Pete tells the story of Floyd McClung who wrote The Father Heart of God which changed Pete’s life as a teenager, who was now facing the possibility that his daughter and her unborn child would not survive surgery.  Knowing that Pete had been through the trauma of Sammy’s operation, Floyd told him of his walk on the beach where he prayed for his daughter’s life, but he also knew he had to give her back to God.

The next day Pete mobilised as many of the 24-7 networks as possible to pray for Floyd’s daughter and her child. On the fifth day the doctors took her our of her coma.  She and her child survived!

Floyd sent messages to all who had prayed, giving God the glory for the miracle but also to encourage the care of those still wrestling with their own unanswered prayer.  Some promises of God are fulfilled in Heaven.

The power to choose God’s will instead of one’s own personal preference is, according to Scripture, the defining human opportunity.  In the words of Dylan Thomas, when our lives are enveloped by darkness, our duty may not always to “Rage, rage against the dying of the light,” but rather to “Go gentle into that good night.”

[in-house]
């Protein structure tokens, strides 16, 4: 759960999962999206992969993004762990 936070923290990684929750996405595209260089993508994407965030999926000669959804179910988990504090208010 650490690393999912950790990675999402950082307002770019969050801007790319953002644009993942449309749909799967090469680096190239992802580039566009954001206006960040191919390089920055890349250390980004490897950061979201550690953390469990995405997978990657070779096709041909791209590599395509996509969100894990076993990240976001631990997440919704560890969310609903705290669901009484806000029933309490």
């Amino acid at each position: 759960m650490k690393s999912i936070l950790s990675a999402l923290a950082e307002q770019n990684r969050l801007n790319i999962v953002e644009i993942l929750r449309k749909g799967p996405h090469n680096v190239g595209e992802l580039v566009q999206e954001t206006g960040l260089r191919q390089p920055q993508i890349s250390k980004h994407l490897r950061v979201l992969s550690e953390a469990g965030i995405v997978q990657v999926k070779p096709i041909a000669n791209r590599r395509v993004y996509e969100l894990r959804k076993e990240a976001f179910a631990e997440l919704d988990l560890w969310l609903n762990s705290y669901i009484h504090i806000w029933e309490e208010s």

Paul challenges us to follow Christ’s example by offering ourselves to God as a ‘living sacrifice’. This could sound masochistic and morbid but counselling professionals tell us, acceptance is ultimately the healthier response to suffering than denial or defence.

Five Stages of Grief: page 75

  1. Denial
  2. Anger
  3. Bargaining
  4. Depression
  5. Acceptance

Pete says these five stages explain why we may initially get angry with God, then try bribery, but ultimately peace comes by accepting God knows best. You may wonder if indeed God has already answered your prayer.

On pages 77 and 78 Pete tells of his friends, Barbara and Terry, who had been missionaries in Zambia facing the diagnosis of cancer for Barbara. Terry told Pete that she wanted die well, die faithfully, die peacefully, to trust God and to love God in the most frightening days of her life.